# Output: []

Sort and reverse:

# sort a list alphabetically
# Output: ['black', 'blue', 'grey', 'orange', 'red', 'silver']

# reverse a list
# Output: ['silver', 'red', 'orange', 'grey', 'blue', 'black']


# return the number of items in a list
# Output: 6

# return the number of occurrences of a specified value
# Output: 1


Like lists, the values in a tuple are indexed by integers, and tuples can contain elements of different types. The most important difference is that tuples are immutable. This means there are fewer functions available for tuples than for lists, because tuples can’t be modified. Why should tuples be used if they seem to be a light version of a list? 

  • Tuples use less space than lists
  • They can’t be changed by mistake
  • They can be used as dictionary keys. This allows us to get a sorted version of a dictionary
  • They are comparable

Create tuples:

# Enclose tuples in parentheses to make them quickly identifiable
vowels = ('a', 'e', 'i', 'o', 'u')

# When creating a tuple with a single element, a final comma has to be included to prevent it from being treated as a string
not_a_string = ('a',)


Sets can consist of zero or more elements and can contain elements of different types. Sets are mutable and unordered collections that don’t allow duplicates. They are mostly used to test whether a value exists in the set, and to compute the union, intersection, difference, and symmetric difference of two sets.

Create sets:

vowels = {'a', 'e', 'i', 'o', 'u'}

# use the set() constructor for empty sets to avoid creating an empty dictionary
empty_set = set()

Set methods:

# test whether a value exists in a set
'y' in vowels

# add a single item
# Output: {'u', 'y', 'o', 'e', 'i', 'a'}

# add multiple items as a list
vowels.update('x', 'z', 'k')
# Output: {'z', 'e', 'y' 'k', 'a', 'x', 'u', 'i', 'o'}

# remove a single item
# Output: {'k','z', 'e', 'a', 'u', 'i', 'x', 'o'}

name = set('oscar')
# check for values in both sets
# Output: {'o', 'a'}

# check for values that are in either set or both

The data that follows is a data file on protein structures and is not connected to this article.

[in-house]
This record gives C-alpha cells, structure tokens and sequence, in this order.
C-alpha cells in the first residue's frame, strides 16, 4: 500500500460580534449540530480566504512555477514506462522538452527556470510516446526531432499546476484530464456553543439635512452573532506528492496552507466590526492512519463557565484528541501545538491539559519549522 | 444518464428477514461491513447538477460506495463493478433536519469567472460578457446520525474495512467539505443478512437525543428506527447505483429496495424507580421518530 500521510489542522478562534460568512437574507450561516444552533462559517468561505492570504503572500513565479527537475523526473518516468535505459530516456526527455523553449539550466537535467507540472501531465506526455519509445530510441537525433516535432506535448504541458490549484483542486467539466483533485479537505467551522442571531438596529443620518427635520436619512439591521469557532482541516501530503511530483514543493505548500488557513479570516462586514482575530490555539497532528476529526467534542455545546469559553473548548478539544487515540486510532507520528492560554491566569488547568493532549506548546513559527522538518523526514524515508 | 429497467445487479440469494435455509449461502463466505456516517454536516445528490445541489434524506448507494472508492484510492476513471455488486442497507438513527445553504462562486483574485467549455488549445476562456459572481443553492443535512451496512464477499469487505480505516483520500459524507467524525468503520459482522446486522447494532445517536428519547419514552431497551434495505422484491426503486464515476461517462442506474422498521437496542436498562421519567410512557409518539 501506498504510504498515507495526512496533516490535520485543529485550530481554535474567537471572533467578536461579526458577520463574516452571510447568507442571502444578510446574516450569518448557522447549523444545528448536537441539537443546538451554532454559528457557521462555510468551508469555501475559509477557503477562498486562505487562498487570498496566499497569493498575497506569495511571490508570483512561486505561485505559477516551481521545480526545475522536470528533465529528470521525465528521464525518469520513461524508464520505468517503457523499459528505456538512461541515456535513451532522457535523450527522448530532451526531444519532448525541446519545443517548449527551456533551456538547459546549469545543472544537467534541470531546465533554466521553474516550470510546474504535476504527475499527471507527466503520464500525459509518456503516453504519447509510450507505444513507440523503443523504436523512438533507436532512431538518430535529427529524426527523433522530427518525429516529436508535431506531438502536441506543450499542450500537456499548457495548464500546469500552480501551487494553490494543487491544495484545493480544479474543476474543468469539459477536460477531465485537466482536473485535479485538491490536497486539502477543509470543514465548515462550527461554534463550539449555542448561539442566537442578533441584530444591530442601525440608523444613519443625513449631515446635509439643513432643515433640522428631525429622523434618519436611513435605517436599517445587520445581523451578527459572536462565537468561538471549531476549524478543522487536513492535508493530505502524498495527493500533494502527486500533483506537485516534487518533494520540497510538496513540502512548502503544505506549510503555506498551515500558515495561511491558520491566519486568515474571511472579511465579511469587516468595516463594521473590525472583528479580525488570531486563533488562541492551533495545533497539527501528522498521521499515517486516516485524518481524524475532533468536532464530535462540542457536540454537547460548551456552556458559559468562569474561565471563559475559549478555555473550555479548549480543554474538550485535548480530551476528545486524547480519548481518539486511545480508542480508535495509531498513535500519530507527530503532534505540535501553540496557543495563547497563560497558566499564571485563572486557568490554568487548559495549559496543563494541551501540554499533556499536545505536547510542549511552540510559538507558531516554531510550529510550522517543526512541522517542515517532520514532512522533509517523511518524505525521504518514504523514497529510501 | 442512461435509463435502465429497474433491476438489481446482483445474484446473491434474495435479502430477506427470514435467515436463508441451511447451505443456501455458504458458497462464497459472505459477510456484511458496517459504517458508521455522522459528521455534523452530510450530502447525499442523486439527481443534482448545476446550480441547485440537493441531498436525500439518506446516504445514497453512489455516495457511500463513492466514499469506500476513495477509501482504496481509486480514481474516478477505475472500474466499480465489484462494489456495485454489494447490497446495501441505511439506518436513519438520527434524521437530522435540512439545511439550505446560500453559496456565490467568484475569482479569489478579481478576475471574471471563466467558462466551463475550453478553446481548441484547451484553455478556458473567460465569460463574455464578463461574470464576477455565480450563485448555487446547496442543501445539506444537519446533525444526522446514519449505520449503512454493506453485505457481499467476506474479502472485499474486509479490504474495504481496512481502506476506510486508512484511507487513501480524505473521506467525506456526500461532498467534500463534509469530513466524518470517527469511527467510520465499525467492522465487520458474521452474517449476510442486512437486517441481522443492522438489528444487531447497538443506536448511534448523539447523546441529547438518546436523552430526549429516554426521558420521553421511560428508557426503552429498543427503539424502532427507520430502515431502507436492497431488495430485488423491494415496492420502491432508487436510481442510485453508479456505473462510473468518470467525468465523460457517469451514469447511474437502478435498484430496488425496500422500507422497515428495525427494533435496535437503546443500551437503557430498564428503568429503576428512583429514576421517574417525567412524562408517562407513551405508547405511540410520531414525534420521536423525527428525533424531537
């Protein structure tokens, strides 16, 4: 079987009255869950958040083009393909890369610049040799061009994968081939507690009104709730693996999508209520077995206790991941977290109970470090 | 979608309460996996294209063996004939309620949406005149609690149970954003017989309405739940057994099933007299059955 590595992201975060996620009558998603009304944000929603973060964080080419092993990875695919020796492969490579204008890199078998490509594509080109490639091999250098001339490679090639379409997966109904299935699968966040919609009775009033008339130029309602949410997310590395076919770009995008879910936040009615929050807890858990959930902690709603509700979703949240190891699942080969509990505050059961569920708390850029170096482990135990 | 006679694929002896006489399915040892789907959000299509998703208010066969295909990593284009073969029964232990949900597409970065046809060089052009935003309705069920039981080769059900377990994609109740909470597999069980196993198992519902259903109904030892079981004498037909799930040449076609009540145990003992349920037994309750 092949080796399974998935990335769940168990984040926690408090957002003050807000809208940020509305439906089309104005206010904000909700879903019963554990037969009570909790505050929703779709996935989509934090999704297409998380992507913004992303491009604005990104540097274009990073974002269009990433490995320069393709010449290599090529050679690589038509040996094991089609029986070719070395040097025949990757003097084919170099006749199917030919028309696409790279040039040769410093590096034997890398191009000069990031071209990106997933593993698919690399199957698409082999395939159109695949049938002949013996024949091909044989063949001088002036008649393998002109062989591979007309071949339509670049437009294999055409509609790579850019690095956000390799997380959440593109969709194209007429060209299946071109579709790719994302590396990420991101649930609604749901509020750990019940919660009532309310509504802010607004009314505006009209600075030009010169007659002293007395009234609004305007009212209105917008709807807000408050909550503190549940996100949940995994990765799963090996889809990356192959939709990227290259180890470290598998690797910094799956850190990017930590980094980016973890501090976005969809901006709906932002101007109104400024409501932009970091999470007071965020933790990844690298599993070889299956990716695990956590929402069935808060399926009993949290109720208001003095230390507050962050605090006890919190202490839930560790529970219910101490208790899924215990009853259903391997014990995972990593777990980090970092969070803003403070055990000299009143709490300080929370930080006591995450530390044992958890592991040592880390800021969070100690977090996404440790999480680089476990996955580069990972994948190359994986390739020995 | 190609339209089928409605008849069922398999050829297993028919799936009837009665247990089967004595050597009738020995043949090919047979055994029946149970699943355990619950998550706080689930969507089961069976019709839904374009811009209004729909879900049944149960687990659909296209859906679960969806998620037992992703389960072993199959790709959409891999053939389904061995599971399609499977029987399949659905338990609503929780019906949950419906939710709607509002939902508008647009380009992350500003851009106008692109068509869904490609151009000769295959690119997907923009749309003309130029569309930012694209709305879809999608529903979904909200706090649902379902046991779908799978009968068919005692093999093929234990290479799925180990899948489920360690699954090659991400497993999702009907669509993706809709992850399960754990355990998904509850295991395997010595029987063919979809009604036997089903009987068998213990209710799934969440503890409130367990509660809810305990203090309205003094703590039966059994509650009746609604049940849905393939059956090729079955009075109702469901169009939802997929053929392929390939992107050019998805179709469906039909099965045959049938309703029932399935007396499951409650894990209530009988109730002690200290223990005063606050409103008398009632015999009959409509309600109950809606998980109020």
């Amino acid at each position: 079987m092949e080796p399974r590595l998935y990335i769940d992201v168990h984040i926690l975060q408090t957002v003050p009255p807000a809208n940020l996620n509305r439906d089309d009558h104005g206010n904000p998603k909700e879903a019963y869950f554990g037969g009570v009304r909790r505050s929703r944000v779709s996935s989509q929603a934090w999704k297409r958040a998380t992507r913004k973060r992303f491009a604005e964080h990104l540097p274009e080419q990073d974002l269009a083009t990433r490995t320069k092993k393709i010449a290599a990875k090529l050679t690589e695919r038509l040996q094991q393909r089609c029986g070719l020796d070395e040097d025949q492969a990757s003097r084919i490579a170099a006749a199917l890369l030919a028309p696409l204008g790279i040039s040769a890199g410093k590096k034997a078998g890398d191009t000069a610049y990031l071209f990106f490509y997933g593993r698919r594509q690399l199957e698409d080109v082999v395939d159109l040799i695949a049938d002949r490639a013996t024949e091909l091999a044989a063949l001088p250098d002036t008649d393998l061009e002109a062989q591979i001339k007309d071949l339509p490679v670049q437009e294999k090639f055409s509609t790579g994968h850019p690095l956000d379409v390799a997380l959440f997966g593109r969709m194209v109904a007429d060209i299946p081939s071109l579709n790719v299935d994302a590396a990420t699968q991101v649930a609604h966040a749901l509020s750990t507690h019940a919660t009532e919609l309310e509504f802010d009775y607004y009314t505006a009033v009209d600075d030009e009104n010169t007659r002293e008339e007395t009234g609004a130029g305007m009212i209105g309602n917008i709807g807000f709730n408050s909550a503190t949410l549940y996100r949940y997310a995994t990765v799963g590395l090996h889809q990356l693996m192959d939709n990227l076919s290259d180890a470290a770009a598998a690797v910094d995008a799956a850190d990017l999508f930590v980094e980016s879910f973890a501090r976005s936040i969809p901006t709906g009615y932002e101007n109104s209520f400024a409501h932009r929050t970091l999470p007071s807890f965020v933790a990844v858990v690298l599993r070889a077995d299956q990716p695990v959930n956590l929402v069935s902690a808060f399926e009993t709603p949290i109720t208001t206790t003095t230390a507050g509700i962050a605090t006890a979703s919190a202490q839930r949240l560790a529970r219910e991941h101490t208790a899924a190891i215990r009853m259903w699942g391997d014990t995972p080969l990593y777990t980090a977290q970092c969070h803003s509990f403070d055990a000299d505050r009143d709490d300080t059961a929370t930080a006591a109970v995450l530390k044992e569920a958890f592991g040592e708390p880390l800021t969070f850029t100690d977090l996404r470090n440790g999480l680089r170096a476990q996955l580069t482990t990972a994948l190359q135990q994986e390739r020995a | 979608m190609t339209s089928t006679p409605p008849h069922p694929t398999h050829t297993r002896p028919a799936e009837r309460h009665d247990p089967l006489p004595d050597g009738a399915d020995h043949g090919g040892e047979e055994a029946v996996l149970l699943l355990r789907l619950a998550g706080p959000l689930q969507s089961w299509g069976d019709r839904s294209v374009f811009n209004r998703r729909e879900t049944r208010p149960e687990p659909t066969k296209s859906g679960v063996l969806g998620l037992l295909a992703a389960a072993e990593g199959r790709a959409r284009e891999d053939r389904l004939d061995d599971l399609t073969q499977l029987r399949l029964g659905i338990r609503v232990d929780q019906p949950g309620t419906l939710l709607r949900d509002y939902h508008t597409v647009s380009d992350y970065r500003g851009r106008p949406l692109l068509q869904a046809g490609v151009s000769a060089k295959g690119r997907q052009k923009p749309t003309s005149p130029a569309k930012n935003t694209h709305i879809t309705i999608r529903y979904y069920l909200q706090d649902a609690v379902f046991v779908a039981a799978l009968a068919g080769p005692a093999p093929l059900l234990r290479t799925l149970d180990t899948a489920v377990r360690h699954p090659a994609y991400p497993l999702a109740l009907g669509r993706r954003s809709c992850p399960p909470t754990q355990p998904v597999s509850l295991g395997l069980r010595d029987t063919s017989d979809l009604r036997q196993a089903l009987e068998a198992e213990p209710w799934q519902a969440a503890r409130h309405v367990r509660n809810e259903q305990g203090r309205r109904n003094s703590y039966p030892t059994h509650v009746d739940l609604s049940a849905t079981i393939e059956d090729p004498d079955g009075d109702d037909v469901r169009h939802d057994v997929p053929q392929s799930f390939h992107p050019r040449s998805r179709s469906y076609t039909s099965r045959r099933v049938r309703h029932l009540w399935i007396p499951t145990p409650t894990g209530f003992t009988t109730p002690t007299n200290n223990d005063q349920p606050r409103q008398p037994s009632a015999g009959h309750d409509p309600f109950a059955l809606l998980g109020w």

# Output: {'o', 'r', 'y', 'c', 'a', 'i', 'e', 'u', 's'}

# check for values that are in the first set but not the second
# Output: {'r', 's', 'c'}

# check for values that are in one of the sets, but not both of them
# Output: {'r', 'y', 'c', 'e', 'u', 's', 'i'}

Python Libraries

A Python library is a reusable collection of code or modules (a file with Python code in it) that can be used in programs or projects. The advantage lies in not having to write the code again and again. It is possible to simply import either separate functions or complete modules into our programs to make them available.

# import only the needed method
From math import sqrt

# import the complete module with all methods
import math

Another advantage is not to reinvent the wheel every time, and instead to use already existing and proven code.

The Python standard library

The Python core distribution contains the Python standard library with more than 200 modules. These modules allow access to basic system functionality and core modules. Some of the most important modules and some of their included functions are listed below. The built-in function dir(<module>) returns all module functions in a list. Use help(<module>) to see a manual page from the module’s docstrings.

The os module

The functions in the os module allow interactions with the operating system.

import os

os.chdir('<path of directory>') # change current working directory
os.getcwd() # return the current working directory
os.listdir() # list the files and directories in the current working directory

The math module allows access to the mathematical functions.

import math

x = 3.75

math.ceil(x) # return the smallest integer greater than or equal to x. Output = 4
math.floor(x) # return the largest integer less than or equal to x. Output = 3
math.sin(x) # return the sine of x radians. Output = -0.5715613187423437
math.sqrt(x) # return the square root of x. Output = 1.9364916731037085

The random module is used for random selections.

import random

random.random() # returns a random float
random.randrange(12)) # returns a random integer in the range from 0 - 12
random.sample(range(100), 5)) # returns a list of 5 integers in the range from 0 - 100

Other modules provide tools for string pattern matching (import re), the calculation of statistical properties (import statistics), sending mail (import smtplib), manipulating dates and times (import datetime), and writing tests for functions or units (import doctest, import unittest).

Additionally, there are over 137,000 Python libraries available. The Python Package Index (PyPi) is a repository where users can find, install, and distribute Python software.

Scott Böning, Code Institute Graduate